The situation was getting extremely serious. The funds my husband sent was too little too late. Our business limped along for about another nine months, with me falling apart in my home and my husband over seas trying everything he could to turn this business around. I had creditors calling me and knocking on my door. I got to the point I didn’t answer my phone. I didn’t answer my door. And I didn’t go out in public. I became a recluse. My anxiety began to build. I also think I was experiencing a little postpartum depression. I would cry for hours at a time.
On top of all this, the owner of the company for my consulting job contacted me, and they wanted me to go to South Carolina for a contract. There was no way I could go to South Carolina because I had a new-born baby and the business to deal with. I was in a total panic. I didn’t want to disappoint them, but I think it was just their way of pushing me out of the door. They had only given me two days to move myself and the baby to South Carolina, get a home and day care set up there, and then show up to work on Monday. Absolutely impossible. As a result of this, I was laid off from that job. I now had no revenue coming in from no where. I went on unemployment, which wasn’t enough money to cover food and my rent. I eventually went on a program that offers fruits, vegetables and milk for children of low-income families. I can’t believe we were in these circumstances. We went from being an upper middle class family to an unemployed, welfare family. My life had fell apart. My depression and anxiety were at a peak. Luckily, I saw a psychologist who helped me straighten out my priorities. She also legitimized my feelings and said I had a reason to feel the way I was feeling. Everything that I was facing was producing extreme pressure. You could only be in survival mode so long. Eventually the situation had to go one way or another. Survive. Problems solved. Or not survive, without the problems resolved.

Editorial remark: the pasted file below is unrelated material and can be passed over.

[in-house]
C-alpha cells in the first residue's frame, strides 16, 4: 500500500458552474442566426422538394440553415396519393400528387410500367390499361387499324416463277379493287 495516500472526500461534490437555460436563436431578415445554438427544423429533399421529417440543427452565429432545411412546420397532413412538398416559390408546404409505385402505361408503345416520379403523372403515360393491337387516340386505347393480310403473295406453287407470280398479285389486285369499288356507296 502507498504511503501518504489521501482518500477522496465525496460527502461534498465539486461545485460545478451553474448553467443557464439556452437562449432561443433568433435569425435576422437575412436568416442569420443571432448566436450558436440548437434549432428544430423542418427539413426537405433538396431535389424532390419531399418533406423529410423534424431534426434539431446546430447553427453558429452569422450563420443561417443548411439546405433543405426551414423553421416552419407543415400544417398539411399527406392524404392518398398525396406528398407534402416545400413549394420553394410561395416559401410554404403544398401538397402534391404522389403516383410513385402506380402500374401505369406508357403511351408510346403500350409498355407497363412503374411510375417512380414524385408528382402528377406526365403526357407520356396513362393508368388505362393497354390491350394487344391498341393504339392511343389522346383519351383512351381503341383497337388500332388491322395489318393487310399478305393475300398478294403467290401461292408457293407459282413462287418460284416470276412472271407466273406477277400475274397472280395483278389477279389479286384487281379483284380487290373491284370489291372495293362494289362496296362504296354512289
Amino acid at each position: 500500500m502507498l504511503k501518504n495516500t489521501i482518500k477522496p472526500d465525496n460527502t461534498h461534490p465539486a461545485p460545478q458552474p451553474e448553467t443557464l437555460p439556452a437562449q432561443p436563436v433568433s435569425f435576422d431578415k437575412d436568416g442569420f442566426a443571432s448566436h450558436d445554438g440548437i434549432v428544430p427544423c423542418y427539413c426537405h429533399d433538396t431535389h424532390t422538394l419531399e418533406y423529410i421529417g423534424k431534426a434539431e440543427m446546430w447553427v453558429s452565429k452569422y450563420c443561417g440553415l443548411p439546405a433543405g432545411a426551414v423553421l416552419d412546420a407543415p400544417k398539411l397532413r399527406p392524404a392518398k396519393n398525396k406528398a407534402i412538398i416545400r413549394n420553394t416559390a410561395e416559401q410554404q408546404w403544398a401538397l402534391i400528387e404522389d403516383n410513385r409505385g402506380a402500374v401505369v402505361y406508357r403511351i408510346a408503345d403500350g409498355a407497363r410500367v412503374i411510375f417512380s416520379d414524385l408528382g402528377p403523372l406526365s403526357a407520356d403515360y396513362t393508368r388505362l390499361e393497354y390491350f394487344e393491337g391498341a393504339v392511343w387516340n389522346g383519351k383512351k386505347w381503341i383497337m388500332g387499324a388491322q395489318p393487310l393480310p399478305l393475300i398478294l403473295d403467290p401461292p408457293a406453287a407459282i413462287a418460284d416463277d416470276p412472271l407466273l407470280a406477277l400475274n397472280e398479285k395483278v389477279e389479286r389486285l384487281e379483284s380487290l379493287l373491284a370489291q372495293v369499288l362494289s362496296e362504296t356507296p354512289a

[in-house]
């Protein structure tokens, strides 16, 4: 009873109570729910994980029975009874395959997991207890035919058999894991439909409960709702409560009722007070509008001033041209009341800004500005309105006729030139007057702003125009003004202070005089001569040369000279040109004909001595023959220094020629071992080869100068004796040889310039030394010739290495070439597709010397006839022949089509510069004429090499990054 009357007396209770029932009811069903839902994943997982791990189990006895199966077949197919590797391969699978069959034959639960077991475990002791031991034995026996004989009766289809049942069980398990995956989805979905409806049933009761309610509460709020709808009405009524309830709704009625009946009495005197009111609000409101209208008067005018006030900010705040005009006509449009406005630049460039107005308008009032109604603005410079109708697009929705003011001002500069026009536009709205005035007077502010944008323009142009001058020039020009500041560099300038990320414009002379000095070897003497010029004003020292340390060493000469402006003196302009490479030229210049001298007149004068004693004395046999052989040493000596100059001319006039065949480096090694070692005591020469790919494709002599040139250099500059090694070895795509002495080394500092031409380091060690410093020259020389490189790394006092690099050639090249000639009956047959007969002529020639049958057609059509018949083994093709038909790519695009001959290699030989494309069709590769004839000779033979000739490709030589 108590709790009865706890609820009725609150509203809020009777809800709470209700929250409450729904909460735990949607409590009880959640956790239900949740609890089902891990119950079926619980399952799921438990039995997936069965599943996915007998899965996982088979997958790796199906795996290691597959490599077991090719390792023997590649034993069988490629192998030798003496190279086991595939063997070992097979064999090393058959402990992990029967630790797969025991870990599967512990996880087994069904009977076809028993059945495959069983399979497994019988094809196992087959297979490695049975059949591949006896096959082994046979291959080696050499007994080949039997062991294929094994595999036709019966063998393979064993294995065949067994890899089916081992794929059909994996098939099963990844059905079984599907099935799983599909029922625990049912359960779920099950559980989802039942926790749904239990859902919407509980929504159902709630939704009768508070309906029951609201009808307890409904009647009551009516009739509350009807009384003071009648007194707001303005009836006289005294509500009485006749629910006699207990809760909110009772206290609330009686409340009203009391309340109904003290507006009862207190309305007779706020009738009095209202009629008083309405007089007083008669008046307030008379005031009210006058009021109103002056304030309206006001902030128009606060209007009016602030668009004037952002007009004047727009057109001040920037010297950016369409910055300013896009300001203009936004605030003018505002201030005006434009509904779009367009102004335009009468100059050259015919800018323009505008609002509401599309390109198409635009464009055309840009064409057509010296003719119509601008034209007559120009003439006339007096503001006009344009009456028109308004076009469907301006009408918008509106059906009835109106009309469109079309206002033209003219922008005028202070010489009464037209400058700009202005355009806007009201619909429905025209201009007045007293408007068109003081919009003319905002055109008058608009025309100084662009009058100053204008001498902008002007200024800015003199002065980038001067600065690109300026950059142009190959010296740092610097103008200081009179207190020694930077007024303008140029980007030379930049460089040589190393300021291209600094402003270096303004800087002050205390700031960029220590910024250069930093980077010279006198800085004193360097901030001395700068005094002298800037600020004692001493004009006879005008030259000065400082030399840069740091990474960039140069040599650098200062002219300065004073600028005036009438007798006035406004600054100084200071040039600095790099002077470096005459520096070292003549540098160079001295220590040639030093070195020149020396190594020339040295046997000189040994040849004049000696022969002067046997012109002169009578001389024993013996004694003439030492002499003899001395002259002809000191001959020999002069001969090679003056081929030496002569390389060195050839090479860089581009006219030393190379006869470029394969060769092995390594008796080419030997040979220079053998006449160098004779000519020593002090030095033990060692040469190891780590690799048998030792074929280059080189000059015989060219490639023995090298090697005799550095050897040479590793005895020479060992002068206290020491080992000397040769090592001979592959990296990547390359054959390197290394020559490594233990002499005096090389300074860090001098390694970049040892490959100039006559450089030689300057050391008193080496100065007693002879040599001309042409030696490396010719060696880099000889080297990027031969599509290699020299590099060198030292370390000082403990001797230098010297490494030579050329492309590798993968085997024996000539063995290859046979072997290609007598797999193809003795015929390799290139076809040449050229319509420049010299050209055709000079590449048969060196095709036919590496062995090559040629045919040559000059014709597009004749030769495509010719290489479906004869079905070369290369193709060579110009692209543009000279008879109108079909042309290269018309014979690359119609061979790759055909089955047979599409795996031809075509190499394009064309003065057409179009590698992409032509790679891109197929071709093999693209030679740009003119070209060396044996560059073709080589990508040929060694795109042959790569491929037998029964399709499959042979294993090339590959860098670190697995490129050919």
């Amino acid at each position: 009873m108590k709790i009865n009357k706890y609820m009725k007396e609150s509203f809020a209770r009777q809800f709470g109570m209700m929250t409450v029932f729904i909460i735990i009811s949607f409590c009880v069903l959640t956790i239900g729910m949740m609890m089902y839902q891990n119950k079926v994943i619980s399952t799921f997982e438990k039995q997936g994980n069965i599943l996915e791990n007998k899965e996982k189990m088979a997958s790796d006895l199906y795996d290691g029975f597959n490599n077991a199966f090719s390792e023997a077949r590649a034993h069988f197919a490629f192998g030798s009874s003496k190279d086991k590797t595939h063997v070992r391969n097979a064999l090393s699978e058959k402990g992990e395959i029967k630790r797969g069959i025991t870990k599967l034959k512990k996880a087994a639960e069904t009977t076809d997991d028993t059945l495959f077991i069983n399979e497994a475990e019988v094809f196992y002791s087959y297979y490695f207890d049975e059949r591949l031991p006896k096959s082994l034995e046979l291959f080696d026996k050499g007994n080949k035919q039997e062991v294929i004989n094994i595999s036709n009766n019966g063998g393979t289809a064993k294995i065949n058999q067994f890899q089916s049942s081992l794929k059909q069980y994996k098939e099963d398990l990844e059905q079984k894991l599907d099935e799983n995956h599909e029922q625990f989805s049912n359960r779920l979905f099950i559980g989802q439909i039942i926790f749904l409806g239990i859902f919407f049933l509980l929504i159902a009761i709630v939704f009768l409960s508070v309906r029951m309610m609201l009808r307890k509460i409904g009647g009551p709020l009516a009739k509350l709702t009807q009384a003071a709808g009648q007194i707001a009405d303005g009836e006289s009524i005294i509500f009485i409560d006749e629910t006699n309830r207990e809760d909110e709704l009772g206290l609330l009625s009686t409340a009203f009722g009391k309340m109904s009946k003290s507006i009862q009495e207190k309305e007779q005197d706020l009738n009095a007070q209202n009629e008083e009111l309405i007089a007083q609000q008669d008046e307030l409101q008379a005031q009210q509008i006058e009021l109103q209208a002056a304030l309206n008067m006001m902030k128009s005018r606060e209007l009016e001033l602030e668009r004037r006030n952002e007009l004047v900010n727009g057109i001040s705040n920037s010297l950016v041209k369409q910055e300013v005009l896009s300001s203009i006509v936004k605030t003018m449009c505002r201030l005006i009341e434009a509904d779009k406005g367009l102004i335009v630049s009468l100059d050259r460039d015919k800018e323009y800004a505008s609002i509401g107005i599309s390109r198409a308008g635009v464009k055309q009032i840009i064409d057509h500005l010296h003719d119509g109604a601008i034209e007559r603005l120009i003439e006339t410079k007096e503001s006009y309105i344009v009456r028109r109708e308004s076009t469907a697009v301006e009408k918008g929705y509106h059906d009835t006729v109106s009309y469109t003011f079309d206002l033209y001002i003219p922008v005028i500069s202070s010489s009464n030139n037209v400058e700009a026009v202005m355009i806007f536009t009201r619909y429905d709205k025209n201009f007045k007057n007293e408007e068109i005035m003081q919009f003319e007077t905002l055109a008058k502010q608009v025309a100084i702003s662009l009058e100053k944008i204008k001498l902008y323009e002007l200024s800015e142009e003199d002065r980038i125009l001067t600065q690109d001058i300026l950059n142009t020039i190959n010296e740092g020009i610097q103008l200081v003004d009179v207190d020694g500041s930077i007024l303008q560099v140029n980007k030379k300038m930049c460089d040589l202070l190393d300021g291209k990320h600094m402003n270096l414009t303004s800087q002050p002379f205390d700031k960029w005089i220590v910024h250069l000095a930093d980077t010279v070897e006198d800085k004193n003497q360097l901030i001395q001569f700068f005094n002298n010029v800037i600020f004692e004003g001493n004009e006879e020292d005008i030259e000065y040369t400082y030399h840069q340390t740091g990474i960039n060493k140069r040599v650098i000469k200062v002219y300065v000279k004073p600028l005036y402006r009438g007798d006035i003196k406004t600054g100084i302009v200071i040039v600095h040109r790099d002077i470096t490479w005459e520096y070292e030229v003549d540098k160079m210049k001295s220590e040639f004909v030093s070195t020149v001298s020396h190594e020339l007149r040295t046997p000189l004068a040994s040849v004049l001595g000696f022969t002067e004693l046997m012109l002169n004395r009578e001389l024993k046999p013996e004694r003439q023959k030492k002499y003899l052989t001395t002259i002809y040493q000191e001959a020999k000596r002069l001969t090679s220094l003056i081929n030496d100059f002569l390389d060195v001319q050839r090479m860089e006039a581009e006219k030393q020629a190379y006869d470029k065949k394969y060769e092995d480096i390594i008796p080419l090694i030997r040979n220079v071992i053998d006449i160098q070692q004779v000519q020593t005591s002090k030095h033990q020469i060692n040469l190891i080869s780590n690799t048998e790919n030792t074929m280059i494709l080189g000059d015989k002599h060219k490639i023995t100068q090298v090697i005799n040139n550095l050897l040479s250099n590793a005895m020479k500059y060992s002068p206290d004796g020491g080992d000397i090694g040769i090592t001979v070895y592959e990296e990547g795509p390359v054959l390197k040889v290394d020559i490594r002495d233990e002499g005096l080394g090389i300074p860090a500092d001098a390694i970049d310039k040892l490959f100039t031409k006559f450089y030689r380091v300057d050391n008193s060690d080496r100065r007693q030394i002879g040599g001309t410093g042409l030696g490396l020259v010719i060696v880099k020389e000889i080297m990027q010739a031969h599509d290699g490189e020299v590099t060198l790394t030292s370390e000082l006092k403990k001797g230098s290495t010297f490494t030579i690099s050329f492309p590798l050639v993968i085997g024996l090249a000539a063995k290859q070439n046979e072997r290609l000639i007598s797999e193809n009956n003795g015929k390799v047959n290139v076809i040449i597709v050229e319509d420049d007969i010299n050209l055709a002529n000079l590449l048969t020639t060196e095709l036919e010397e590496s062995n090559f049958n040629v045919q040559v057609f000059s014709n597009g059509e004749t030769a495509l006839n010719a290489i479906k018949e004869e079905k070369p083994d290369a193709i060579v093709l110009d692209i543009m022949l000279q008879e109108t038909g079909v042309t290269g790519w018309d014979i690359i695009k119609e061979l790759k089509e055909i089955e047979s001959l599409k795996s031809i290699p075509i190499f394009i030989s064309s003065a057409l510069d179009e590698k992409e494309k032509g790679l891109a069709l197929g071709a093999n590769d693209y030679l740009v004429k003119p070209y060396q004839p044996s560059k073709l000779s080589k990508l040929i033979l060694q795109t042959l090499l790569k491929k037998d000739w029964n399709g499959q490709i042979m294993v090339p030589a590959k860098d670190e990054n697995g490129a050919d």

I have always been a hard worker in my life and was very proud of my accomplishments. It was really humiliating to have to ask others for help. Things became really desperate. In fact it was so bad, at one point I had no food in the house. Coincidently, at that time my old boss called me to check on me, and during the conversation I explained what was going on. To my surprise a lady delivered groceries to me that would last several weeks; my old boss had arranged for the groceries to be delivered. It was a life saver for both myself and my baby. I was truly blessed to have a friend such as this.
A new business can be rough . . .
It’s a different world . . .
Change in career, another move, and starting something new . . .
Good-bye Chicago, Hello Columbus . . .
Chicago and a time of crisis . . .
A place of prosperity . . .
There are good people in the world . . .
Hard times: a need to relocate . . .
And another story begins .